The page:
The Amnesty International has warned that South Sudan is witnessing a “new wave of repression”, with many activists now in hiding after a string of arrests in recent weeks.
The world’s newest nation has suffered from chronic instability since independence a decade ago, with a coalition of civil society groups recently calling on the government to step down, saying they have “had enough”.
The authorities have taken a tough line against such demands, arresting eight activists as well as detaining three journalists and two employees of a pro-democracy non-profit, according to rights groups.
“We are witnessing a new wave of repression emerging in South Sudan targeting the rights to freedom of expression, association and peaceful assembly,” Deprose Muchena, Amnesty’s regional director for East and Southern Africa, said in a statement.
The clampdown followed a declaration last month by the People’s Coalition for Civil Action (PCCA) calling for a peaceful public uprising.
The PCCA had urged the public to join its protest on Monday in Juba but the capital fell silent as the authorities branded the demonstration “illegal” and said that any such event calling for leadership change was not peaceful. Heavily armed security forces were deployed to monitor the streets for any sign of opposition.
“Peaceful protests must be facilitated rather than cracked down upon or prevented with arrests, harassment, heavy security deployment or any other punitive measures,” Muchena said.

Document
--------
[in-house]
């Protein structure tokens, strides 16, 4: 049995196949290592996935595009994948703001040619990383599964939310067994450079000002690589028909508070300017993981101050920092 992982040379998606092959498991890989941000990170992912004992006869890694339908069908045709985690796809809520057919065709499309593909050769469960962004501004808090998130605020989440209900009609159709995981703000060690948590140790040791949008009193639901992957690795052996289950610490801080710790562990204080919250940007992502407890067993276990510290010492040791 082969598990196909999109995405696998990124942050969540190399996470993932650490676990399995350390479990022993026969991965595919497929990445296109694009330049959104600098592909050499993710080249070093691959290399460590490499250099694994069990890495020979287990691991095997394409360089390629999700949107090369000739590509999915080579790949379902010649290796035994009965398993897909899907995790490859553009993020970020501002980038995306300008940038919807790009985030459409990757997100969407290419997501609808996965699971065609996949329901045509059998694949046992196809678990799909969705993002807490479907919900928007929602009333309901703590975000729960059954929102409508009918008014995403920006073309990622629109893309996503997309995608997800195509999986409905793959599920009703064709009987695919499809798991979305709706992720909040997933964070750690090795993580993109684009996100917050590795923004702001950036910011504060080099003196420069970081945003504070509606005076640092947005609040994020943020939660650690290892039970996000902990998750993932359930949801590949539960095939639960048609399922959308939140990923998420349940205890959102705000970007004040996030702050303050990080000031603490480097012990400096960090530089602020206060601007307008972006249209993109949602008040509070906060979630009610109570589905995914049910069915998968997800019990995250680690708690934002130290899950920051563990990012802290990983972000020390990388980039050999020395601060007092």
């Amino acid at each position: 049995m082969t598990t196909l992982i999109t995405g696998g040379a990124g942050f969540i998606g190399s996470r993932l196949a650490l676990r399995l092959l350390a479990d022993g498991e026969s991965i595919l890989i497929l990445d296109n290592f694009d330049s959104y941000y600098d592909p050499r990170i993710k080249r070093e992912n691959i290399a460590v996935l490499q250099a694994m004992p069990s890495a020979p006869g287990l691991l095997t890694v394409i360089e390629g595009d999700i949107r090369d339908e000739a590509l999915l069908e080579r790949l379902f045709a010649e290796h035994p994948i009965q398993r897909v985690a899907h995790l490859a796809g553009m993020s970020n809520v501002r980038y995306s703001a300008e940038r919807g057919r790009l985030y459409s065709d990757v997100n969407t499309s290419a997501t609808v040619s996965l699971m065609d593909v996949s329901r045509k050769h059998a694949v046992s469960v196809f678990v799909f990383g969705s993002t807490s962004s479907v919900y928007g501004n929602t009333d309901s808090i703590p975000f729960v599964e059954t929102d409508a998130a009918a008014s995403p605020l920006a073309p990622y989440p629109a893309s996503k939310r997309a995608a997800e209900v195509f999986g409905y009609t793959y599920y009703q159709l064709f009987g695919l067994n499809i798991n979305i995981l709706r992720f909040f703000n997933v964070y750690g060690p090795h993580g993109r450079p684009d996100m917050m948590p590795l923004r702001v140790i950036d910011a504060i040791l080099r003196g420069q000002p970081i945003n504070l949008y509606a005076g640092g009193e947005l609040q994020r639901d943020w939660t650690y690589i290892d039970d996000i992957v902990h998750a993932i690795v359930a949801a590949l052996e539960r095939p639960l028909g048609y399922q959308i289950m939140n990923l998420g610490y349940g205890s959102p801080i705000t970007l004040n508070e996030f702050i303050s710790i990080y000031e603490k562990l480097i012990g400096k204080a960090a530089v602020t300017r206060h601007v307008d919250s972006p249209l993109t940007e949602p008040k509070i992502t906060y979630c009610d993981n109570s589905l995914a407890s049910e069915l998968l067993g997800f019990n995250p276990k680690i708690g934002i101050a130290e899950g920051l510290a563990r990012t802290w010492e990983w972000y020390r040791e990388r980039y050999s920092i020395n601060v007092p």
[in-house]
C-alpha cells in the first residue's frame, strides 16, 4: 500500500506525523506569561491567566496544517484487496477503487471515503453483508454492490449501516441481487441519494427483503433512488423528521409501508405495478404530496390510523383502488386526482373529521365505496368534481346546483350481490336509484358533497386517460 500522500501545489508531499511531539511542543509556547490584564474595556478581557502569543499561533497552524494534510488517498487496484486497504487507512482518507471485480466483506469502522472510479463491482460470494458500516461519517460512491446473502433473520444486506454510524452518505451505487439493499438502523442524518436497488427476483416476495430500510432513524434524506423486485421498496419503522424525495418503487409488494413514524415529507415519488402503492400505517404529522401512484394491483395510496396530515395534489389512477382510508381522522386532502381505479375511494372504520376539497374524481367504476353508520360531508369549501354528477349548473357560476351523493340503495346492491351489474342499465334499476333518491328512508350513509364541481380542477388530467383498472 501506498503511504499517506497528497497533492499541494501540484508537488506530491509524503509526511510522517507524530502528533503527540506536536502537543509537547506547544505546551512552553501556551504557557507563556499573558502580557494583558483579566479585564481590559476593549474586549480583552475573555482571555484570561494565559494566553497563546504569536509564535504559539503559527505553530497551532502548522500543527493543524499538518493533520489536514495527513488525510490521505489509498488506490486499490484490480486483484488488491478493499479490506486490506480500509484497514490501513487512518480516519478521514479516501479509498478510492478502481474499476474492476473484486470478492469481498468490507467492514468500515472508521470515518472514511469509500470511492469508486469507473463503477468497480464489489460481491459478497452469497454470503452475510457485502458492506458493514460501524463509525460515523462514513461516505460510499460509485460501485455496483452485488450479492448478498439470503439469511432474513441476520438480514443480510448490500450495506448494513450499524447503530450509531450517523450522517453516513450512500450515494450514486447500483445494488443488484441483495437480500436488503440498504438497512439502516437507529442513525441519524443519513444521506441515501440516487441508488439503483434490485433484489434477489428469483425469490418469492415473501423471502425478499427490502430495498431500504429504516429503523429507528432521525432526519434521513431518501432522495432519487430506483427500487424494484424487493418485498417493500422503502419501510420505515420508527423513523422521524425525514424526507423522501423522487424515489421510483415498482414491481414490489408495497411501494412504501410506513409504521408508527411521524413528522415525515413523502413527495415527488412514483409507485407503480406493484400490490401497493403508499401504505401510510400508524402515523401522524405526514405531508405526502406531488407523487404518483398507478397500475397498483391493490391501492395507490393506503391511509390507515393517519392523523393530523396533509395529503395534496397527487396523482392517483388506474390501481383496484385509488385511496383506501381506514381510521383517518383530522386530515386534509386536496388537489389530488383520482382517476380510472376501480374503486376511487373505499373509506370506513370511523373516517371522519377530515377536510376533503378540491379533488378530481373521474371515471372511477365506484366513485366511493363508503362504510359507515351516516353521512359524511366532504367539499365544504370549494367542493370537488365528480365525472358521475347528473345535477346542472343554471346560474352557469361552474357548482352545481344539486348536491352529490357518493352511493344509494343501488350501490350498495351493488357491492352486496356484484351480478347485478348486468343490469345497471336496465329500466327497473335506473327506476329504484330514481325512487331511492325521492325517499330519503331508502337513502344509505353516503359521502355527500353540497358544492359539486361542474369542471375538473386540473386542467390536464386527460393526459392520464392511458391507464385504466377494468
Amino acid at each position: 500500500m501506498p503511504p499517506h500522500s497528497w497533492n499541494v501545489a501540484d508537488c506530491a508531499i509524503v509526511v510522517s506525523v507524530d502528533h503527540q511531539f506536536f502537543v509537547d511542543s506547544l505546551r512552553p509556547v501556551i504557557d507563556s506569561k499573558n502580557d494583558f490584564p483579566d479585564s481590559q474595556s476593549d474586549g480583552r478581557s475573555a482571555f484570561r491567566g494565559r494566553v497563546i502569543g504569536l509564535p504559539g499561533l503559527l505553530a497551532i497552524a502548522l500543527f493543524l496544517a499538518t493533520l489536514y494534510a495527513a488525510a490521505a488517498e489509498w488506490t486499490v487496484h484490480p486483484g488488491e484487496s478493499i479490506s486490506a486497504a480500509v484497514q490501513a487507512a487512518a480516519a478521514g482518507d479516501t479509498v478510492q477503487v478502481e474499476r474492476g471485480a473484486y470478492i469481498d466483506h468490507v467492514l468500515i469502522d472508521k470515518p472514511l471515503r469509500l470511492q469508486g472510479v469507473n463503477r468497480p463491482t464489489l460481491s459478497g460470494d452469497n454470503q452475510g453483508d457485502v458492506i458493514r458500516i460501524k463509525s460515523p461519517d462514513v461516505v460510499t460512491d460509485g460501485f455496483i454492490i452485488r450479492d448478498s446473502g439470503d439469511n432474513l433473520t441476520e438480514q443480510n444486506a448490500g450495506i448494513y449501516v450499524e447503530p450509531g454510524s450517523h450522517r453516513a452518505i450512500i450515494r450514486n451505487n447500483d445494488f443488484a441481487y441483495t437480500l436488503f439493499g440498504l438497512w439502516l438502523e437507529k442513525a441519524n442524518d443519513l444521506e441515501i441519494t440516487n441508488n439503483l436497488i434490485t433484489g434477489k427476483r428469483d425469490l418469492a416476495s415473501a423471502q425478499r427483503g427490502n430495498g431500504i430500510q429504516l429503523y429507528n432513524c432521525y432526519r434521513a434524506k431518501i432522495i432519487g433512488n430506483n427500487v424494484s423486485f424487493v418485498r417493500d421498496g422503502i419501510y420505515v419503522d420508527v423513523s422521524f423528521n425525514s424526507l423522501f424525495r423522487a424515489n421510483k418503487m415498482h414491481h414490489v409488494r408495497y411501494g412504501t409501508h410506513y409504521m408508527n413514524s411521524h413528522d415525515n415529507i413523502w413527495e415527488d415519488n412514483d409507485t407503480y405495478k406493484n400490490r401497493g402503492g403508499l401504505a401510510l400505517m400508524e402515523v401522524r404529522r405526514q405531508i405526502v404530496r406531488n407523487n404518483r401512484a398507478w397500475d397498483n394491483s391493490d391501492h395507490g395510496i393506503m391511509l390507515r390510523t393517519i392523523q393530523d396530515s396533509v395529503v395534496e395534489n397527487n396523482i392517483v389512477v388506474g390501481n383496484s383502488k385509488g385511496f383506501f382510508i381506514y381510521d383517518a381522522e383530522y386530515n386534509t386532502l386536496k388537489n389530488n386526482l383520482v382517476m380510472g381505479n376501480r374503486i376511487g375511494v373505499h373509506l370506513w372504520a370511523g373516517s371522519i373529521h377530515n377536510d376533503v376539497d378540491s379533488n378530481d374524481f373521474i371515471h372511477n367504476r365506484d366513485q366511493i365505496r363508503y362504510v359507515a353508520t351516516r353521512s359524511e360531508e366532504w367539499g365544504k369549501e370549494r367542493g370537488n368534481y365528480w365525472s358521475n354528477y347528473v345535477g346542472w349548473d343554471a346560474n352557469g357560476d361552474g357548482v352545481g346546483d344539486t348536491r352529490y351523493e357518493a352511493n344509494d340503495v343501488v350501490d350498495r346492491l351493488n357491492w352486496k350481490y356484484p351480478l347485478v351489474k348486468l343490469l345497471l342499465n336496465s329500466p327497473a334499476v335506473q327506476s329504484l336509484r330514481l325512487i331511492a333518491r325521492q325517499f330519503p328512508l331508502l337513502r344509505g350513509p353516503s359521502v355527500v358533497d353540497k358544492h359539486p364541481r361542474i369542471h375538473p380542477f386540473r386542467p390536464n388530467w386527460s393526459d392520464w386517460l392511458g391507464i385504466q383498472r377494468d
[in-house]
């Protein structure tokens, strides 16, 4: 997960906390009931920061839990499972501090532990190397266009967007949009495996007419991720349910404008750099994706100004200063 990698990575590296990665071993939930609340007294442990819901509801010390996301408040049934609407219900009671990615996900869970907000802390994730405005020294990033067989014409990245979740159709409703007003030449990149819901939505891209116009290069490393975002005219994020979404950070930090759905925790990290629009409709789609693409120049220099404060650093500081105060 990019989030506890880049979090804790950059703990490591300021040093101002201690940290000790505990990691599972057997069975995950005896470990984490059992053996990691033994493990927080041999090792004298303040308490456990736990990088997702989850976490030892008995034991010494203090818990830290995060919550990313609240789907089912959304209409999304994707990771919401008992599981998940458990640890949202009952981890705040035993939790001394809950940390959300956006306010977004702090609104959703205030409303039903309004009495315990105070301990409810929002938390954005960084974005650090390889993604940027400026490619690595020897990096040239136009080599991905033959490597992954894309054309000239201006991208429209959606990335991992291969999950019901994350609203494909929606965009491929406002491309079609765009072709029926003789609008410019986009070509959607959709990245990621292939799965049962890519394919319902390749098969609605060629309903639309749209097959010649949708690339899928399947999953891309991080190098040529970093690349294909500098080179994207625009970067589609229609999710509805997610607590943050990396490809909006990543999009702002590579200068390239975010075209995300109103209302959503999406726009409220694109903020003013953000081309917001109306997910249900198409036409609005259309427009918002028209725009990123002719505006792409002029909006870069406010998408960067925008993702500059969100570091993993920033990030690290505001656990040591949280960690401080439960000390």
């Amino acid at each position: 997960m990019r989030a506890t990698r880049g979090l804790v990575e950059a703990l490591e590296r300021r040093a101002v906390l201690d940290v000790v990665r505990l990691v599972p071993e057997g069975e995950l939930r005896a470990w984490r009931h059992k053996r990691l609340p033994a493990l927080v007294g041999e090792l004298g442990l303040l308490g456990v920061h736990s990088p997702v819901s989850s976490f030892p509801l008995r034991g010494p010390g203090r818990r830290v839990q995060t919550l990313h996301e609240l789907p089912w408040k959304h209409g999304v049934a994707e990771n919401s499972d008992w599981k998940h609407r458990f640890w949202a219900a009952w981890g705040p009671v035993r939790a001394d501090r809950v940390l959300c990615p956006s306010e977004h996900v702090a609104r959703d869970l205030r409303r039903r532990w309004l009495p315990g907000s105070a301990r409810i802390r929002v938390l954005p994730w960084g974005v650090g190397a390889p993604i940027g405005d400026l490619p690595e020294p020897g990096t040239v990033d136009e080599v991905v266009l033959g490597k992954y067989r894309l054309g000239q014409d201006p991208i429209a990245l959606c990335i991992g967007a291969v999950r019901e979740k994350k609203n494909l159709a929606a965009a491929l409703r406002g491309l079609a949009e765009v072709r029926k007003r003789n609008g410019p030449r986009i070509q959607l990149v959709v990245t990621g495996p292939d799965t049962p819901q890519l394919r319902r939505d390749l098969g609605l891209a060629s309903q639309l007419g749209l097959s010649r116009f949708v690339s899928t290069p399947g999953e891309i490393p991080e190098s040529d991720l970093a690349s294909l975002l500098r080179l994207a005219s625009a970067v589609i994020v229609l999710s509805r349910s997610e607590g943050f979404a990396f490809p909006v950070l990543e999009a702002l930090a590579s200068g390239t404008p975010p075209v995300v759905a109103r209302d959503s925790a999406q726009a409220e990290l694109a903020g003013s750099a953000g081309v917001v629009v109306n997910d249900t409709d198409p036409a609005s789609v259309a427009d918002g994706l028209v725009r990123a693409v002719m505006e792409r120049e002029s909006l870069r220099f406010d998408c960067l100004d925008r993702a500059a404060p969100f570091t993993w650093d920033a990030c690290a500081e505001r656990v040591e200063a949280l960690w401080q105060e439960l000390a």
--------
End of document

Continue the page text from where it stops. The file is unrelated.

Amnesty noted that many activists had faced harassment since the aborted demonstration, “with some suspecting they were being surveilled by security forces”.
The rights group also said it had received reports about internet disruptions on the eve of the planned protest.
“Internet shutdowns and disruptions adversely affect people’s ability to exercise their rights to freedom of information, expression, association and peaceful assembly. The South Sudanese authorities and internet service providers must clarify their role in the disruption,” said Muchena.
The authorities have also shut down a radio station and a think-tank in connection with the protests.
In a statement released on Friday, the United States, the European Union, Britain and Norway urged the South Sudanese government to protect “the rights of citizens … to express their views in a peaceful manner, without fear of arrest”.
Since achieving independence from Sudan in 2011, South Sudan has been in the throes of a chronic economic and political crisis, and is struggling to recover from the aftermath of a five-year civil war that left nearly 400,000 people dead.
Although a 2018 ceasefire and power-sharing deal between President Salva Kiir and his deputy Riek Machar still largely holds, it is being sorely tested, with little progress made in fulfilling the terms of the peace process.
The People’s Coalition for Civil Action (PCCA) – a broad-based coalition of activists, academics, lawyers and former government officials – has denounced what it termed “a bankrupt political system that has become so dangerous and has subjected our people to immense suffering”.